Mark Lawton Thomas is both a former Connect Savannah columnist and local teacher. He now teaches Language Arts in Augusta, Ga., and is the author of the best-selling children's book When Farts Had Colors.
I LOVE this time of year. The holidays mark the halfway point in a teacher’s year. I’ve gotten to know my students, and my students have gotten to know me.
One of my little urchins even told me, “You know, Mr. Thomas, you aren’t all bad.” I must be losing my touch.
I try to follow that old teacher’s rule: Don’t smile until Christmas.
But like the holiday commercials, my smile seemed to air a little earlier this year. Gotta watch that.
And the gifts, or in some cases, the bribes, also seem to be piling up on my desk a little earlier than usual. Starbucks gift cards, homemade cookies, pretzels festooned with M&Ms.
One ingenious kid brought in some rum balls so strong, so lethal, I called off homework that Wednesday after eating just three. 100s for everyone!
And if you want to know which teachers are loved and respected by their students, just walk down the halls and check out the teachers’ desks during the last few days before Christmas break.
Some desks begin to take on the look of a holiday department store window, while others, I’m afraid, remain just as empty as the hearts of those teachers who sit behind them. Maybe they’ll get the hint this year and change their Grinchy ways.
Of course, I have kids who would like to get me a little something but simply can’t afford it. Unfortunately, there seems to be more of them this year.
And every Christmas season there are a few of them who catch me during locker break or during my precious planning period, and interrogate me about what I want for Christmas.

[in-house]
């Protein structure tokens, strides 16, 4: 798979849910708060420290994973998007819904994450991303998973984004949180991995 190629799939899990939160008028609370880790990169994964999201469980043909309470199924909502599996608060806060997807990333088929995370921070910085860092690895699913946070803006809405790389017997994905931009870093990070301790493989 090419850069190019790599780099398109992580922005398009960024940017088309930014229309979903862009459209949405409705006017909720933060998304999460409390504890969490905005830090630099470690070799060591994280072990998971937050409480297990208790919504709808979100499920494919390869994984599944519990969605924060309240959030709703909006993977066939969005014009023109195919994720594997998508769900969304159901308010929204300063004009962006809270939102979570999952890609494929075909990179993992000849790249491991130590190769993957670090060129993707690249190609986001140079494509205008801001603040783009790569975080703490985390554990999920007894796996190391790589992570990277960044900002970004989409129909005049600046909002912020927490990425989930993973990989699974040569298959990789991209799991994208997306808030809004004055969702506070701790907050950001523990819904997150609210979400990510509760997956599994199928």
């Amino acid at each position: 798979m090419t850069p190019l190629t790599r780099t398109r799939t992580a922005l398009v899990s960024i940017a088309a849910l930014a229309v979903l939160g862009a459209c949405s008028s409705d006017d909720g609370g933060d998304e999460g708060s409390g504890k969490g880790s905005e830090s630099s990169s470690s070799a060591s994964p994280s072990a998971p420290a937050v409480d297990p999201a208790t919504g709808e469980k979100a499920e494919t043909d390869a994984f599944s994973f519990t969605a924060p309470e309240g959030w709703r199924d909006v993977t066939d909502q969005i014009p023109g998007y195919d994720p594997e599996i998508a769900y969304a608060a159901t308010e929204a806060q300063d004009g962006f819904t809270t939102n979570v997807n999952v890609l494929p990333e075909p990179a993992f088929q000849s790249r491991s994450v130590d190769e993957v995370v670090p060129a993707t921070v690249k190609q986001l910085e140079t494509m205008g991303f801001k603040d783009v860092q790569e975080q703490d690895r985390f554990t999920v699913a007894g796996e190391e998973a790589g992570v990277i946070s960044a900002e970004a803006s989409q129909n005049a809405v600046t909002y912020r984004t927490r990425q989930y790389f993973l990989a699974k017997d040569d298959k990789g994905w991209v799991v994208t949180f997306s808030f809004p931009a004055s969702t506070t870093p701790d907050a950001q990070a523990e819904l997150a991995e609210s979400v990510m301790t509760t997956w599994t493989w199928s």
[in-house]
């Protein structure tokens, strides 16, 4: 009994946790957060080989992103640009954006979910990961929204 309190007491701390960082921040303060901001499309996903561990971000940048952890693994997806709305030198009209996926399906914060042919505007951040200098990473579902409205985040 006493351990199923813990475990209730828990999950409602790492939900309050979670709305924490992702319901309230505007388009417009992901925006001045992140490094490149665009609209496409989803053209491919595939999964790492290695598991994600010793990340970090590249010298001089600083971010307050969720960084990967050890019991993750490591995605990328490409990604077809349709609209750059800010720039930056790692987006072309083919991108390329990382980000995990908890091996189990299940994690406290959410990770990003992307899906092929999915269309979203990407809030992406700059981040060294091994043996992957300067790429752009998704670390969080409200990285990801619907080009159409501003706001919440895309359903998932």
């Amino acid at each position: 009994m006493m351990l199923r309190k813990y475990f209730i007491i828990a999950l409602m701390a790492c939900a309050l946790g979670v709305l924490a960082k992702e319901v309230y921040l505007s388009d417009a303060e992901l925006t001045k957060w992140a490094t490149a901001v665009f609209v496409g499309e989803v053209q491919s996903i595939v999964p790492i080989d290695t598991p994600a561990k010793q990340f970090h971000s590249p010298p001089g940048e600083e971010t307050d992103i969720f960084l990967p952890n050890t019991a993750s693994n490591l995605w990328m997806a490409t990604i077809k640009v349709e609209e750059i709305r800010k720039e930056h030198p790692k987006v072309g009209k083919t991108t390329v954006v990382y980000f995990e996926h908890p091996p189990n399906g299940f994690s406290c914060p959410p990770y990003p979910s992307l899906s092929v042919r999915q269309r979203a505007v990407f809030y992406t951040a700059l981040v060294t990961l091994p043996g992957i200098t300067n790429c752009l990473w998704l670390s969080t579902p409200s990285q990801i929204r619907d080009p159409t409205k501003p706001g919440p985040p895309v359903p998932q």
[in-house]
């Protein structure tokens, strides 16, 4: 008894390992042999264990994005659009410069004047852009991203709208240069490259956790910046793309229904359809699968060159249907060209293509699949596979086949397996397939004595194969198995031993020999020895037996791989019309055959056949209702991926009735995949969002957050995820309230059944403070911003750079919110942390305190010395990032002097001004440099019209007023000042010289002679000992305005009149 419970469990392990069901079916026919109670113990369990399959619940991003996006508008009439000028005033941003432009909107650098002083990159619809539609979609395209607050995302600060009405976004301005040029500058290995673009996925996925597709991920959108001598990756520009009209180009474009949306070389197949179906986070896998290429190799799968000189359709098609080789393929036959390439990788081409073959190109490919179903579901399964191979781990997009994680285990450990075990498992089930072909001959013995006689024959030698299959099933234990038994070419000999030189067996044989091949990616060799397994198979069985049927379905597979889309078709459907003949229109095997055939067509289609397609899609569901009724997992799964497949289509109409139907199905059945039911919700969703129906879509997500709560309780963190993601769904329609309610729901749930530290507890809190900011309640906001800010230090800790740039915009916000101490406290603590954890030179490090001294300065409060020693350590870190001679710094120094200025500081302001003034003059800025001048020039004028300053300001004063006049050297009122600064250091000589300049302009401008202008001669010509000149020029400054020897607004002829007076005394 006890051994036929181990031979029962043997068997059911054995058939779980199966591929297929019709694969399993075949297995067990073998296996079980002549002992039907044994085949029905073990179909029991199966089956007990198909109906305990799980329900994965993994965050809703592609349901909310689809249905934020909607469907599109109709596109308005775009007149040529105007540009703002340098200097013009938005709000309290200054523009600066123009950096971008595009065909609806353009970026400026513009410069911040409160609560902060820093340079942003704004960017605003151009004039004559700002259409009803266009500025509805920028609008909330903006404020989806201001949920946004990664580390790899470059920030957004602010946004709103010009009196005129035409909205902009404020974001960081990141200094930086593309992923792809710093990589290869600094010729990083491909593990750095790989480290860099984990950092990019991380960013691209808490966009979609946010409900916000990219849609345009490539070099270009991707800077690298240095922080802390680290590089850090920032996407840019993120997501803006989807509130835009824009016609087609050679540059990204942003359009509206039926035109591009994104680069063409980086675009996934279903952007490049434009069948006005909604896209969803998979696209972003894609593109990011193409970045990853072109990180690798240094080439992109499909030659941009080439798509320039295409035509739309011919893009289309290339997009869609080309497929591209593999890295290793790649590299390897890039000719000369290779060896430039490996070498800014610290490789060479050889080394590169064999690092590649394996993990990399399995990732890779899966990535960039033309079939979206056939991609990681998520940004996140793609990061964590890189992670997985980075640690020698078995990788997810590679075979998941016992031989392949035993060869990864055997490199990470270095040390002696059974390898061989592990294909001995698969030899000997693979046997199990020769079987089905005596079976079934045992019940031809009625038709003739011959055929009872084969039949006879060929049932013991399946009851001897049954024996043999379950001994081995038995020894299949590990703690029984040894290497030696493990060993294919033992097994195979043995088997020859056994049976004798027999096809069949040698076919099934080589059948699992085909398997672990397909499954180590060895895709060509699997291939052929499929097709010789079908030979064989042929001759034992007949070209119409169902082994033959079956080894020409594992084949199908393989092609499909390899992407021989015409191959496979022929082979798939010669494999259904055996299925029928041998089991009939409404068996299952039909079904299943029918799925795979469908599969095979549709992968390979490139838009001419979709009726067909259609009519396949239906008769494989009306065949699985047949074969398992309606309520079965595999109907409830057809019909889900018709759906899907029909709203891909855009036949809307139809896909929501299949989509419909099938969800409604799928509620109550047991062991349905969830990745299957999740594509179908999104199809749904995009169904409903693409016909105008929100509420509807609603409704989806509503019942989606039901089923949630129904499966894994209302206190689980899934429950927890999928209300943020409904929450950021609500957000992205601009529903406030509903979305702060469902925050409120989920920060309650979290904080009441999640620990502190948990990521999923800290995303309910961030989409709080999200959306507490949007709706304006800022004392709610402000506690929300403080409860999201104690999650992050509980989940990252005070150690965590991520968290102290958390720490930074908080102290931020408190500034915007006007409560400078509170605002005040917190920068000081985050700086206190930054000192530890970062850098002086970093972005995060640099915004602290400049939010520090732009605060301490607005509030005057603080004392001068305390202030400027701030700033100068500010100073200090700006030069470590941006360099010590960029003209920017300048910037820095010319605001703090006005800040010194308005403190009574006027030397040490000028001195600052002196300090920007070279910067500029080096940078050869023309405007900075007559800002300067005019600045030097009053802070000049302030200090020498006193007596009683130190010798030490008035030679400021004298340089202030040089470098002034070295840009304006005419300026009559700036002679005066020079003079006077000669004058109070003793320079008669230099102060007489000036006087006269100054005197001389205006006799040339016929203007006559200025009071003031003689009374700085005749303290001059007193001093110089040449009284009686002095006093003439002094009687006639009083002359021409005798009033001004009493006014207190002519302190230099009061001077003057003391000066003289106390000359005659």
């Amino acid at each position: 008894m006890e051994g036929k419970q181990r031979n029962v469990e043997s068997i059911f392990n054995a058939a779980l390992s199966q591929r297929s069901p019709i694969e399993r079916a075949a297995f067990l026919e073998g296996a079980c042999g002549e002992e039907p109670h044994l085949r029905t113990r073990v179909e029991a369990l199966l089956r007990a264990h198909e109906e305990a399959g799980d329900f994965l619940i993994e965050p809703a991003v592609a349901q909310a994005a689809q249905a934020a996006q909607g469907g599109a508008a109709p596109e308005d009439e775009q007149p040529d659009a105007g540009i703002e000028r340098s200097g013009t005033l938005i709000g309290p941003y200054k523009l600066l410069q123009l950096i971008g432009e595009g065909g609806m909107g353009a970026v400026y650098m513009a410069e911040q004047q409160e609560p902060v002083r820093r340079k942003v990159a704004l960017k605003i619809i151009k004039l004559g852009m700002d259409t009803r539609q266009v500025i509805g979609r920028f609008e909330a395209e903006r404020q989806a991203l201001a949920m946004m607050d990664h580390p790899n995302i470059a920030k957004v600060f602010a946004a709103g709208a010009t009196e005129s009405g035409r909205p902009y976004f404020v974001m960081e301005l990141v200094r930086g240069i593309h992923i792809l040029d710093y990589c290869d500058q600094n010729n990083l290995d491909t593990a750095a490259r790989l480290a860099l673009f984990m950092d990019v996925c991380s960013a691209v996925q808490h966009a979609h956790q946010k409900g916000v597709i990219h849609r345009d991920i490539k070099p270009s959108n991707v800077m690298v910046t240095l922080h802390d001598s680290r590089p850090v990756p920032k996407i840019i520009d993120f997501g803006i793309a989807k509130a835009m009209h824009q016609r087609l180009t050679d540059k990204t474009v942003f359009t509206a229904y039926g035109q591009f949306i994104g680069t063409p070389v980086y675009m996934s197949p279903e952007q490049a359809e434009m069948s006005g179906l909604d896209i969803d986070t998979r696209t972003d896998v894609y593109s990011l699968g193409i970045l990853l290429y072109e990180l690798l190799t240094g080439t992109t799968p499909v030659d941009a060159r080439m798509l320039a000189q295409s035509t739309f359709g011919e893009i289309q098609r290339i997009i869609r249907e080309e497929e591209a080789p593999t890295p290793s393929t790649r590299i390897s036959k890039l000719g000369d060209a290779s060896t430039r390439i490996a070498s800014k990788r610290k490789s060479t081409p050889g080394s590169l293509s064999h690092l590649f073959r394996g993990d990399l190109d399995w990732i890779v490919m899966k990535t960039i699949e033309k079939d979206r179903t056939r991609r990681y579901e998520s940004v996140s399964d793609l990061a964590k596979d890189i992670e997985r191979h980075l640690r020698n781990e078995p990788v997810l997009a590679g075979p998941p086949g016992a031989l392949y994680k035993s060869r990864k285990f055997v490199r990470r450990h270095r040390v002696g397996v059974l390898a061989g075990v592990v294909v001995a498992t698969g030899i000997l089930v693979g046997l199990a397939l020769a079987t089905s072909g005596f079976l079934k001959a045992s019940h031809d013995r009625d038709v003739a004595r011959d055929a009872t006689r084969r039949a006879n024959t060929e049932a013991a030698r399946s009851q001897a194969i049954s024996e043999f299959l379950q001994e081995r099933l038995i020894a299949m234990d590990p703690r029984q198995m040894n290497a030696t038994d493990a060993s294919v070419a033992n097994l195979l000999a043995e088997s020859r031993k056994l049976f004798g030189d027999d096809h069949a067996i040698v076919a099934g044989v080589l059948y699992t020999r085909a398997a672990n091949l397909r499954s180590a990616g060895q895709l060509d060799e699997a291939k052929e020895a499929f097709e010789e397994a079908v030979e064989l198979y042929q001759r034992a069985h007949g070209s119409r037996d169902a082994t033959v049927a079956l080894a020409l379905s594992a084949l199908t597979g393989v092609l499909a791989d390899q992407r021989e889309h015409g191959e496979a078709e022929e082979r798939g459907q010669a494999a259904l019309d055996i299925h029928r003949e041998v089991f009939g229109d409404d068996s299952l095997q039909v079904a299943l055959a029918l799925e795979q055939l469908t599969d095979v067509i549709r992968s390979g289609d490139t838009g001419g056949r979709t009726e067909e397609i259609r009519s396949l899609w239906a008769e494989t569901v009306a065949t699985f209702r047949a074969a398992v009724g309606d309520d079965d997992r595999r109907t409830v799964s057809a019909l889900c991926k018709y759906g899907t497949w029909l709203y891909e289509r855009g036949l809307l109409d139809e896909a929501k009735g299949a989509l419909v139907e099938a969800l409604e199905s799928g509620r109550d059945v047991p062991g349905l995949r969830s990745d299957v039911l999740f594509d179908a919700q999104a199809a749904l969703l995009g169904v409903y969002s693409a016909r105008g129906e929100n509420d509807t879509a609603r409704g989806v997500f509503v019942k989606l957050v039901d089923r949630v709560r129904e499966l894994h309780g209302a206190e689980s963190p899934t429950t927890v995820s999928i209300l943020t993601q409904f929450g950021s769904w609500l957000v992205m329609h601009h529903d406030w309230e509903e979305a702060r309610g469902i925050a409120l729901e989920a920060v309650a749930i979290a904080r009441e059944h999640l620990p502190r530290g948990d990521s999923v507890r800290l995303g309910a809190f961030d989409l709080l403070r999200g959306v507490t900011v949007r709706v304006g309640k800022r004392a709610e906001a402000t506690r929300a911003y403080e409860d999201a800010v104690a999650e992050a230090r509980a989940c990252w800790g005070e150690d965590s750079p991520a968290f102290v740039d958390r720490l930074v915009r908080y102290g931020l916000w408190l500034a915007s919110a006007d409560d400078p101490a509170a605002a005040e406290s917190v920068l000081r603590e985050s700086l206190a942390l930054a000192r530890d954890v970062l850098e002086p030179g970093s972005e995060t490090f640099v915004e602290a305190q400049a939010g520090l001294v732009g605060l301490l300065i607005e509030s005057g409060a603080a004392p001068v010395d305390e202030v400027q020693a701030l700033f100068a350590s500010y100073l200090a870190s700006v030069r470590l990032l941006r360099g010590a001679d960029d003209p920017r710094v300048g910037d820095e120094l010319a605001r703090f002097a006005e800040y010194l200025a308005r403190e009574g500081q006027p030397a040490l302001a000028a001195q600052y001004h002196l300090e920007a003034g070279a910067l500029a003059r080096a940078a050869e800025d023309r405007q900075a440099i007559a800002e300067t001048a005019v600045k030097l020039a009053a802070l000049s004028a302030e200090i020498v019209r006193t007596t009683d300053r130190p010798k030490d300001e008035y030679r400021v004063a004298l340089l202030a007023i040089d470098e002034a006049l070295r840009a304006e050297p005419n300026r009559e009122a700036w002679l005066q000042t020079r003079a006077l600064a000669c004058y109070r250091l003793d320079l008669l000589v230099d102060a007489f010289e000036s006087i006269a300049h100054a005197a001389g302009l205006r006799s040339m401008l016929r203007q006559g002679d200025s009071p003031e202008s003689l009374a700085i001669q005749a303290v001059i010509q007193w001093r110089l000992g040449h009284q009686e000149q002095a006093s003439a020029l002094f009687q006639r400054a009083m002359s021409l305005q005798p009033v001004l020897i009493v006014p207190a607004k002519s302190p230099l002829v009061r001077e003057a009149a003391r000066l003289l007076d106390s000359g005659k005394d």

Knowing full well they haven’t got the financial means to get me anything, I tell them they can give me some peace and quiet starting in January.
It’s an affordable gift but one that has never been afforded to me. I might as well ask for a Porsche.
I teach 6th graders, after all. It’s their job, their raison d’etre, to be noisy and disruptive.
After a bit more pestering, I finally let them in on a little secret. I inform them of the perfect present for any teacher.
It’s the one I never regift. It’s the one I take out of my desk drawer when I’m having one of those why-in-the-heck-did-I-choose-this-job days.
It’s the one gift I read over and over again.
I tell them to just write me a thank-you note. That’s the gift I want.
Make sure it’s legible. Also, put in there a promise to continue working hard in school.
And sign your name.
And if they can’t manage that, I tell them to go steal me some more rum balls.